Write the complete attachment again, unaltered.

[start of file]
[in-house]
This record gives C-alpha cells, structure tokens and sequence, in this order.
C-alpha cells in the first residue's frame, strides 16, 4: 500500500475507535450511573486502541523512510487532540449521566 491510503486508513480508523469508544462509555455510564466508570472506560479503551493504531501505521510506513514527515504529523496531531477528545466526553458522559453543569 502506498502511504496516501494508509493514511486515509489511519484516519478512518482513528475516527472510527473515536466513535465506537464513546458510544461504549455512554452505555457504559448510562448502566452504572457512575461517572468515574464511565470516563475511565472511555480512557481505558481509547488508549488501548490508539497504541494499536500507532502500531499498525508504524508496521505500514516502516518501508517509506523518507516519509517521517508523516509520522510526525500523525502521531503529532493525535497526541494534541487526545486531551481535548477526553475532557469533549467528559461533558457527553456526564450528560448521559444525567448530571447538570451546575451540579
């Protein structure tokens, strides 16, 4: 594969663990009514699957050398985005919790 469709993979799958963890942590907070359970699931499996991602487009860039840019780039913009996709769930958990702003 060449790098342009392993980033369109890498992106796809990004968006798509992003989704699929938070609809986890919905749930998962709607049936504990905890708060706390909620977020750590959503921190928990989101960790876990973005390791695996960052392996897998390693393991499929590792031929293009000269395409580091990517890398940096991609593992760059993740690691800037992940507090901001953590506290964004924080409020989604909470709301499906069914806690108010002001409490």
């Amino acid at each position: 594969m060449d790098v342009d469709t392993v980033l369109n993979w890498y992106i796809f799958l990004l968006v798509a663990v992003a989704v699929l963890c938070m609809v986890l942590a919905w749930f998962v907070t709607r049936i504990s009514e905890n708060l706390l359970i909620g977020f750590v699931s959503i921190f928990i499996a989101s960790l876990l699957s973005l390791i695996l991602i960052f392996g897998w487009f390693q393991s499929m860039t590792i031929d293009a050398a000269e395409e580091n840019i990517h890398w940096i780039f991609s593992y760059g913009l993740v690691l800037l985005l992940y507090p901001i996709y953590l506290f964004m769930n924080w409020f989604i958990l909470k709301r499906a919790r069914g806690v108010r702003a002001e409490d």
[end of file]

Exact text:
[in-house]
This record gives C-alpha cells, structure tokens and sequence, in this order.
C-alpha cells in the first residue's frame, strides 16, 4: 500500500475507535450511573486502541523512510487532540449521566 491510503486508513480508523469508544462509555455510564466508570472506560479503551493504531501505521510506513514527515504529523496531531477528545466526553458522559453543569 502506498502511504496516501494508509493514511486515509489511519484516519478512518482513528475516527472510527473515536466513535465506537464513546458510544461504549455512554452505555457504559448510562448502566452504572457512575461517572468515574464511565470516563475511565472511555480512557481505558481509547488508549488501548490508539497504541494499536500507532502500531499498525508504524508496521505500514516502516518501508517509506523518507516519509517521517508523516509520522510526525500523525502521531503529532493525535497526541494534541487526545486531551481535548477526553475532557469533549467528559461533558457527553456526564450528560448521559444525567448530571447538570451546575451540579
């Protein structure tokens, strides 16, 4: 594969663990009514699957050398985005919790 469709993979799958963890942590907070359970699931499996991602487009860039840019780039913009996709769930958990702003 060449790098342009392993980033369109890498992106796809990004968006798509992003989704699929938070609809986890919905749930998962709607049936504990905890708060706390909620977020750590959503921190928990989101960790876990973005390791695996960052392996897998390693393991499929590792031929293009000269395409580091990517890398940096991609593992760059993740690691800037992940507090901001953590506290964004924080409020989604909470709301499906069914806690108010002001409490």
């Amino acid at each position: 594969m060449d790098v342009d469709t392993v980033l369109n993979w890498y992106i796809f799958l990004l968006v798509a663990v992003a989704v699929l963890c938070m609809v986890l942590a919905w749930f998962v907070t709607r049936i504990s009514e905890n708060l706390l359970i909620g977020f750590v699931s959503i921190f928990i499996a989101s960790l876990l699957s973005l390791i695996l991602i960052f392996g897998w487009f390693q393991s499929m860039t590792i031929d293009a050398a000269e395409e580091n840019i990517h890398w940096i780039f991609s593992y760059g913009l993740v690691l800037l985005l992940y507090p901001i996709y953590l506290f964004m769930n924080w409020f989604i958990l909470k709301r499906a919790r069914g806690v108010r702003a002001e409490d």